The Nemesis CGI model included several modifications designed by John Eaves. In addition to the new weapons mentioned above, the warp pylons were slightly modified and the connection between the primary and secondary hulls near the main shuttlebay was made more sleek.
The model of the Enterprise-E from Star Trek: First Contact (Lot #107) was sold at the 40 Years of Star Trek: The Collection auction on October 5, 2006 for US$132,000 including the buyer's premium (the winning bid was US$110,000). 
There has been some confusion about the number of decks on the Enterprise-E. The construction blueprints of the filming miniature created for Star Trek: First Contact explicitly label 23 decks. In the film, Picard told Lily Sloane that the ship had 24 decks, while the master systems display on the bridge allows either interpretation. Earlier on, however, Daniels had reported that the Borg are in control of Decks 26 through 11. Michael and Denise Okuda say in their text commentary on the film, during the scene in which Picard tells Lilly about the 24 decks: "Unfortunately, earlier in this film, we are told that the ship has at least 26 decks. We can't imagine that Picard doesn't know his own ship, so we theorize that the other two decks are top secret for some reason. Either that, or his memory was affected by his earlier Borg assimilation. It certainly couldn't be a goof, because the design of the ship changed slightly during filming."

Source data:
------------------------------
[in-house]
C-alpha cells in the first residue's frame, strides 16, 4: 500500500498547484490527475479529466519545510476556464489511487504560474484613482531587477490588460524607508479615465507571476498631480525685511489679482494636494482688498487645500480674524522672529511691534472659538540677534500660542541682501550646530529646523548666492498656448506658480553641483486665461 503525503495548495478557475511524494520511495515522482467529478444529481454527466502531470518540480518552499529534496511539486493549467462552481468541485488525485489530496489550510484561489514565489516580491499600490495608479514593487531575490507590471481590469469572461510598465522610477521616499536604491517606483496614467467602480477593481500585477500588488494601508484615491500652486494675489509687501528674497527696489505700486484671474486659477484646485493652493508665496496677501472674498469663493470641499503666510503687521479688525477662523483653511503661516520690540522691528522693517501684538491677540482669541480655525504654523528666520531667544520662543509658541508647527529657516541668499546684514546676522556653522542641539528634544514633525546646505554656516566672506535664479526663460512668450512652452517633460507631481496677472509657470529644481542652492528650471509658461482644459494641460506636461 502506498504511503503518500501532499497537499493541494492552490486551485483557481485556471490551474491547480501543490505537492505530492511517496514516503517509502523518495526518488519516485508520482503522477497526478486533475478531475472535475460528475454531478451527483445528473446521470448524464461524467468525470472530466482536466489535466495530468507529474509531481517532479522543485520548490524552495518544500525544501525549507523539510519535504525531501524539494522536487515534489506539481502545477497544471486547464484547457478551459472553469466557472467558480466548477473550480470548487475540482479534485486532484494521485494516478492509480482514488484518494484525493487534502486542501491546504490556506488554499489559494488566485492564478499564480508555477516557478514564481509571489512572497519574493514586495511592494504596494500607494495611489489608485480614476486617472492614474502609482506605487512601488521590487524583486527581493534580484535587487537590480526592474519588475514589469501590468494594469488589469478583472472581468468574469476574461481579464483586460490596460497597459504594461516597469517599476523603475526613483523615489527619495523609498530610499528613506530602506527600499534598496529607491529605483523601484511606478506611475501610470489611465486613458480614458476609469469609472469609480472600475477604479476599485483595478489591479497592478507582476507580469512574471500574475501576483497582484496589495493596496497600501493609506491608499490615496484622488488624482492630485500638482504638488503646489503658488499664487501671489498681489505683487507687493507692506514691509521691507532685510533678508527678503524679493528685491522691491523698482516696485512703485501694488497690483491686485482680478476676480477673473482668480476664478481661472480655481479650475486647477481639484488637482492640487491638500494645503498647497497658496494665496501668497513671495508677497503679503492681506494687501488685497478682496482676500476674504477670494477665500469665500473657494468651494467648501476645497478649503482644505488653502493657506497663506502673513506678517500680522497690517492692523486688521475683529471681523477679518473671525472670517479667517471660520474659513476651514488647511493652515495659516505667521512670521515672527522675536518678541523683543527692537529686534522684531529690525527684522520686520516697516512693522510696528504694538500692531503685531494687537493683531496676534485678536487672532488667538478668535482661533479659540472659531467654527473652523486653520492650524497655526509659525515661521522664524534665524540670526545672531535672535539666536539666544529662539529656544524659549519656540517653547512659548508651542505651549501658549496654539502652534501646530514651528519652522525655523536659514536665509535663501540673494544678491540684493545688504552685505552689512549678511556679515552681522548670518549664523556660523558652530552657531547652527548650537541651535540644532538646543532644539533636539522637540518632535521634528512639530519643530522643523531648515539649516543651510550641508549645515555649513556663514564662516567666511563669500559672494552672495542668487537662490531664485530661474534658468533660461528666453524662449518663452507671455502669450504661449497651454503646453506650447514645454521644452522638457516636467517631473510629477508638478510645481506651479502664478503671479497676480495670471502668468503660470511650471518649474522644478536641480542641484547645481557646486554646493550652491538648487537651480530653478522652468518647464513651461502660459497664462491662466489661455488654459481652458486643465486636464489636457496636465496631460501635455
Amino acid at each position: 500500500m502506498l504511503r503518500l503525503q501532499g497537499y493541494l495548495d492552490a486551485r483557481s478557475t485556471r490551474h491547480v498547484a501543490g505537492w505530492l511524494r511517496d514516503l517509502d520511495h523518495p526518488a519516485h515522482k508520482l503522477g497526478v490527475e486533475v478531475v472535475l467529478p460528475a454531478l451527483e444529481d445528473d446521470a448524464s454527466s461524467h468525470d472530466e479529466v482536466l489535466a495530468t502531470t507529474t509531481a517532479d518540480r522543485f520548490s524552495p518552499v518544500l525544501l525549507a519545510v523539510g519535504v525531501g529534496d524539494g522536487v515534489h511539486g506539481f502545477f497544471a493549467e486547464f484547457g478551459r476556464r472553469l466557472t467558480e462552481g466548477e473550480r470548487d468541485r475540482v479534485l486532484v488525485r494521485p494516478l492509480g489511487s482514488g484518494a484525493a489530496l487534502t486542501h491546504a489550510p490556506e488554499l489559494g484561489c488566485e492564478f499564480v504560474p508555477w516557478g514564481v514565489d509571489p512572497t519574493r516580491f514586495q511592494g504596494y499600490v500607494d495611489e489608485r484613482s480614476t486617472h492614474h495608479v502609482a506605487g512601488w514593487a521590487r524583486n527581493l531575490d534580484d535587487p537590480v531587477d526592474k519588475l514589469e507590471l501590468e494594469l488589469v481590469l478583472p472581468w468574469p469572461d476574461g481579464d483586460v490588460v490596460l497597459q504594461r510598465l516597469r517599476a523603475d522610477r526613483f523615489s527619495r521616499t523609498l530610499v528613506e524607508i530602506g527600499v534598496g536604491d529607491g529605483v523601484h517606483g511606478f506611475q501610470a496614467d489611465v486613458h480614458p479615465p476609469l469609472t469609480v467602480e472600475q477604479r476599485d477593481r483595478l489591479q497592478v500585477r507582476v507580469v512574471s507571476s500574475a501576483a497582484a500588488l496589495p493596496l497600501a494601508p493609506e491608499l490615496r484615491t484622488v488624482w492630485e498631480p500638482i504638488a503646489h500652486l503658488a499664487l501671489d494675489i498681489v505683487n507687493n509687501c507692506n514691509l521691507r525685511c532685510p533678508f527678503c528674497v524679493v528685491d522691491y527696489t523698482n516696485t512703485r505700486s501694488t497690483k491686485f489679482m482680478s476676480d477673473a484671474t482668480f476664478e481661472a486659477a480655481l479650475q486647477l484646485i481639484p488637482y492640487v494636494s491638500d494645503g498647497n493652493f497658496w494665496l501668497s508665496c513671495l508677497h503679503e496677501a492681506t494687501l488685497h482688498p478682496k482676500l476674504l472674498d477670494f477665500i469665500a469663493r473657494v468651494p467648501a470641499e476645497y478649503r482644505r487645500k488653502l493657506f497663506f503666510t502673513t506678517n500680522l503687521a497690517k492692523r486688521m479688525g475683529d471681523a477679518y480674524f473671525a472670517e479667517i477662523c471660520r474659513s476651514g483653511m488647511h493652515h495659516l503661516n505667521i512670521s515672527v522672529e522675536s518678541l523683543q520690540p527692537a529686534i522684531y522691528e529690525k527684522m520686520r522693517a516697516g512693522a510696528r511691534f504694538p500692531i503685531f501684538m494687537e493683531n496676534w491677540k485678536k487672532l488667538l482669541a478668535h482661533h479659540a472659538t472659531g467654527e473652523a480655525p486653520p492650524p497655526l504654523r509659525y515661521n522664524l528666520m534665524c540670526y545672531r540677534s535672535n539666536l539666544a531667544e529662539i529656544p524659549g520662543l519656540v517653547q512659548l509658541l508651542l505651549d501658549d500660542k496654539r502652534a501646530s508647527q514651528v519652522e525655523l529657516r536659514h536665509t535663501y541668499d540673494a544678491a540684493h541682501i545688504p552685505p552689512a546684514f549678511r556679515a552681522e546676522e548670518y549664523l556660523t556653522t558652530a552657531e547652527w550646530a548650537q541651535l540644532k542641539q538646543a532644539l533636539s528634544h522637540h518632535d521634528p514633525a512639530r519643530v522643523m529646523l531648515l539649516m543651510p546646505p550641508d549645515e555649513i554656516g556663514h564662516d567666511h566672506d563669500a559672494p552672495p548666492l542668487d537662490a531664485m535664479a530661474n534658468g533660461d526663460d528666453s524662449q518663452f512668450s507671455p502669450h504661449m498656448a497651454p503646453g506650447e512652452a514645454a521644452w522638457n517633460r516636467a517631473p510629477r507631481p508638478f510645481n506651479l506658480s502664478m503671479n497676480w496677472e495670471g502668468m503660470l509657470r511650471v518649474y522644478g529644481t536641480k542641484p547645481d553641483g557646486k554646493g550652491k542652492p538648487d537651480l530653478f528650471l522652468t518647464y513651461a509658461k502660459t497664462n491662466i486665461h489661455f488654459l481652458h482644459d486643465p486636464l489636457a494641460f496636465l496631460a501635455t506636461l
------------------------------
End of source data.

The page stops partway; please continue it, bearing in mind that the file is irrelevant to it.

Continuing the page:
In Star Trek Nemesis, the Remans beam onto Deck 29. This could mean that Picard did not tell Lily the truth and there are actually more than 24 decks, or that more decks were added to the ship prior to Star Trek Nemesis. It may also be the case that Picard was counting only finished decks, as there could have been decks left unfinished for future expansion. Also, there was the possibility that Picard may have intentionally withheld or lied about certain aspects of the Enterprise-E design in the event that Lily was assimilated by the Borg.
Also in Nemesis, the Reman Viceroy fell several decks down a maintenance shaft. Because the Viceroy and the other Remans boarded the ship on Deck 29, it had been assumed that the ensuing battle took place on Deck 29 and that the Viceroy fell from that deck, implying that there could be 35 or more decks, or that the normal deck scheme was altered in some way that the ship could have more named decks than it measured in height.
This was not the case as signage on the corridors where the phaser fight between the Remans and the Enterprise officers took place indicate they were actually on Deck 9. This suggested that the two parties encountered each other about halfway to their destinations (Enterprise officers to Deck 29, the Remans to the bridge on Deck 1).